Smokeless nicotine

The ecomomics of cigarettes and Smokeless nicotine

According to a study published by a team of Harvard researchers, cigarette manufacturers have been adding more and more nicotine to cigarettes. Between 1998 and 2005, the cumulative increase in nicotine yield was 11.3 percent. It is not the first shadowy tactic deployed by the tobacco industry, but the study suggests how far they’re willing to go to satisfy their lust for money.

The cigarette manufacturers are able to increase the amount of nicotine in several ways. One way is to adjust the design of the cigarette filter. By changing the ventilation levels, they can increase the amount of nicotine in each puff. Another way is to put more tobacco in each cigarette, giving smokers more to smoke. They can also change the blend of tobacco in order to produce higher nicotine content in each cigarette.

Surprisingly, this isn’t the first time cigarette manufacturers have done this. According to the report, the Food and Drug Administration was aware of a similar increase between 1982 and 1991.

These companies have known all along that success was in the cigarette. Or perhaps they just knew that success had to be in the cigarette. The industry has been under attack from all sides. Cigarette taxes were constantly increasing. They had to settle a few lawsuits for killing people. Not to mention that all of their billboards were replaced by anti-smoking billboards. So, like most good entrepreneurs, they found an innovative way to overcome obstacles.

Low-income smokers can’t afford to buy as many cigarettes? Give them more bang for their buck. Younger smokers are more reluctant to start smoking? Make that first hit even more addictive.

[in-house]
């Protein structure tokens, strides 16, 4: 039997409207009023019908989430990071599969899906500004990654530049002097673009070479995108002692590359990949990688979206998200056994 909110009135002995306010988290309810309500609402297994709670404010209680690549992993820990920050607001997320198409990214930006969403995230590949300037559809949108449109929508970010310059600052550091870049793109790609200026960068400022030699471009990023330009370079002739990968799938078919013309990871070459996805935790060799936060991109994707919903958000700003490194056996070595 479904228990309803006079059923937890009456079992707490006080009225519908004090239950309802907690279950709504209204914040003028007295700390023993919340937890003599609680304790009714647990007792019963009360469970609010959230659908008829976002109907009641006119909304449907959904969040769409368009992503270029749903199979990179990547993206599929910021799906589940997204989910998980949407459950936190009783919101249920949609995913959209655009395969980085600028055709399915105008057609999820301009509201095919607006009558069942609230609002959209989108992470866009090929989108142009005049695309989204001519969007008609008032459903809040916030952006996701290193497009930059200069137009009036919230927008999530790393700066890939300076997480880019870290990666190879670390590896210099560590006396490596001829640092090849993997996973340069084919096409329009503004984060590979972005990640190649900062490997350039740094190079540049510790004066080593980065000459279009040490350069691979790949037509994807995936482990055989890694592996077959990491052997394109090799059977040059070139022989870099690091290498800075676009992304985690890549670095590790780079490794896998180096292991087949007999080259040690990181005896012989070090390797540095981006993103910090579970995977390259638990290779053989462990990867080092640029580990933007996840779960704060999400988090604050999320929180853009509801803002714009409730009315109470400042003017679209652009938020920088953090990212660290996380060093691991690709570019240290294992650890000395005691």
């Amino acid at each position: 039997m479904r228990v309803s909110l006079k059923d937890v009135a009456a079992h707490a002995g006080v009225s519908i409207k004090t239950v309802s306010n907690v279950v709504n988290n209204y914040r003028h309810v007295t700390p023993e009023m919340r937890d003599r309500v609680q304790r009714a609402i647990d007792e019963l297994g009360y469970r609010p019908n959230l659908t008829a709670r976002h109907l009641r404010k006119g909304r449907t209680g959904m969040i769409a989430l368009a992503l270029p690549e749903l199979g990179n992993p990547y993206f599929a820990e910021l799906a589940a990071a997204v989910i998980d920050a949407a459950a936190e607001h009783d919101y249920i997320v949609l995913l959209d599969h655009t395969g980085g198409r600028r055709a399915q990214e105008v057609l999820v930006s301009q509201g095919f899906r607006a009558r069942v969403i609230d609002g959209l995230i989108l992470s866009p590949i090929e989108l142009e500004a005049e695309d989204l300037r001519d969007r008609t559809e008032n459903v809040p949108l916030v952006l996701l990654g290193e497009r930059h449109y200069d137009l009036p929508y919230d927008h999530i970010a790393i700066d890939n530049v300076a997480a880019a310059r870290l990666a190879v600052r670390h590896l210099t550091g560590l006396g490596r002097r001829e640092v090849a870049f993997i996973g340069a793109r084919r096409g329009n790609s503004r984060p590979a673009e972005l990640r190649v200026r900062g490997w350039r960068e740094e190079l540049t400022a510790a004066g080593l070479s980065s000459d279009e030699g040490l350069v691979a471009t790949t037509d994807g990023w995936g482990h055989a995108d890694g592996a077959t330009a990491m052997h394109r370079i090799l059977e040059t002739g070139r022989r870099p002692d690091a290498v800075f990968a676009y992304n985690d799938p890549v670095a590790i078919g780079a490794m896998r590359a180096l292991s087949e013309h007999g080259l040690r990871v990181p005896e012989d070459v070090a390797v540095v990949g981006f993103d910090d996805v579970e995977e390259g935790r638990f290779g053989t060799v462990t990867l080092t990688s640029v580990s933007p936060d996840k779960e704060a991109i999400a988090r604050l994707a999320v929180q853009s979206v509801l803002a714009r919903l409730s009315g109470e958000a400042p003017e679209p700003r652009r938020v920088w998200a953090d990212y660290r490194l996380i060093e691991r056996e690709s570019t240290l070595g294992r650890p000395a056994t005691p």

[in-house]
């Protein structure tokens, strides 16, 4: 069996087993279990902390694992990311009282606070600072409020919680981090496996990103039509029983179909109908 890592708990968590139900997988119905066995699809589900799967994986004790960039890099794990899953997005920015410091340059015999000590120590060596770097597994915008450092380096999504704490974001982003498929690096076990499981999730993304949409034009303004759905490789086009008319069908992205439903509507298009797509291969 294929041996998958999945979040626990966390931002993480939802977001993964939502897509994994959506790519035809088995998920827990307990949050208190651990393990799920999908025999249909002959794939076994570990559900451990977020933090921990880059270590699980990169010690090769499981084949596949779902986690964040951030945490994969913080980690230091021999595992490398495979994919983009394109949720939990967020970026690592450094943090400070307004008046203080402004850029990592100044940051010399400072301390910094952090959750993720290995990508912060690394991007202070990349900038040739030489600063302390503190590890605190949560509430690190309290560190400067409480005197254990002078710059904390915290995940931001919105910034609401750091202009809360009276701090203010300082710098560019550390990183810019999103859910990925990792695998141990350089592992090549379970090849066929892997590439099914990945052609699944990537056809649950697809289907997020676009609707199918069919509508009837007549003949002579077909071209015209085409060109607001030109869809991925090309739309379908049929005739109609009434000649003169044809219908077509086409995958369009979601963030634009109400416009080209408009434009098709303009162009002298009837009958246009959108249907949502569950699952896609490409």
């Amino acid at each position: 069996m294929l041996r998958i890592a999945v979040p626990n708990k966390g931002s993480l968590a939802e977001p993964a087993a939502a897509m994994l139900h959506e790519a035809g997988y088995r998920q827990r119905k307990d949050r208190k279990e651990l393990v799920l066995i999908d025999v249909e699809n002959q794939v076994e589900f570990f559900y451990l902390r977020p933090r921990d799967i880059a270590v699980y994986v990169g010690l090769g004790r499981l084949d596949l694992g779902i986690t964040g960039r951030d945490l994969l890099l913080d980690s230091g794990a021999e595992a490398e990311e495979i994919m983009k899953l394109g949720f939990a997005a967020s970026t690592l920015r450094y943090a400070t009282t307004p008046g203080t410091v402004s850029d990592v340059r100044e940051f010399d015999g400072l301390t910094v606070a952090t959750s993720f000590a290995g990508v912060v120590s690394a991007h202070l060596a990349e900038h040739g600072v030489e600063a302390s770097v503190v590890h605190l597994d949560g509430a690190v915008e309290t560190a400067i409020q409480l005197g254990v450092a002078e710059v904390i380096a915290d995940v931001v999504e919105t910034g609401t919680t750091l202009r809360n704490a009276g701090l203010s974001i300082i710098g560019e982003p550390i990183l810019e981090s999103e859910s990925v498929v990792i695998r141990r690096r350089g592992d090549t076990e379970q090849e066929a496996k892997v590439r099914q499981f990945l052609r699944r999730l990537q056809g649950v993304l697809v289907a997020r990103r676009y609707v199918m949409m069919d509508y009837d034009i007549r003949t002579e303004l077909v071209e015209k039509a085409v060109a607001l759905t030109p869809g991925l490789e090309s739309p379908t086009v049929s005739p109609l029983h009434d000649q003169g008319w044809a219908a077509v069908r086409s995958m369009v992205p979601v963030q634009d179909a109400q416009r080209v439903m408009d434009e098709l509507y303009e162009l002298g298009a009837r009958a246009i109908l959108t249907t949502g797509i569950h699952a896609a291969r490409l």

Perhaps our politicians were duped, just like the rest of us, into believing that any person with even one ounce of common decency wouldn’t actively try to sell smoking. Everyone knows the statistics. Everyone knows the harmful effects of smoking. But somehow, it is more important to make a lot of money. Perhaps that’s the real addiction we should be trying to curb.

Higher tax on cigarettes may pay bills for now, but it won’t for long

Gov. Minner’s proposal to raise the tax on cigarettes by 45 cents a pack makes sense on two levels.

First, each time the price of cigarettes goes up, the number of smokers goes down. Young people, especially, are price sensitive. Those who have started smoking are more likely to quit when the price goes up. And those who are thinking about starting are more likely to forget about it if the cost is too high.

The second reason it’s a good idea is that the governor wants to use the additional revenue to help pay for the Delaware Healthy Life Fund. The fund will help provide health coverage for uninsured people and expand the Delaware Healthy Children Program. These and related endeavors are not only the right thing to do for people who need help, but they make good economic sense.

Providing insurance coverage to those who need help keep them out of hospital emergency rooms for Smokeless nicotine. And that lowers the costs of medical care for everyone. Also, these programs stress preventative medicine, which in turn, cuts costs for everyone too.

It all sounds great. But there is a catch.

If the cigarette tax is raised even higher, then even more people would quit. But if you raise taxes too high, revenue actually starts to fall. The state has to balance its desire to cut down on the number of smokers with its need for money to pay for worthwhile programs. It’s not a pleasant trade-off.

Of course, there’s no guarantee that raising cigarette taxes as high as New Jersey’s will stop everyone from smoking. But at some point, the revenue will dip too low to be any good to the state.

All of which raises the point that the a cigarette tax is not something the state can count on for long-term revenue. In other words, don’t count on cigarette users to always be there to pay for expansion of the Delaware Healthy Life Fund.

An investment like that will eventually need a steadier source of money.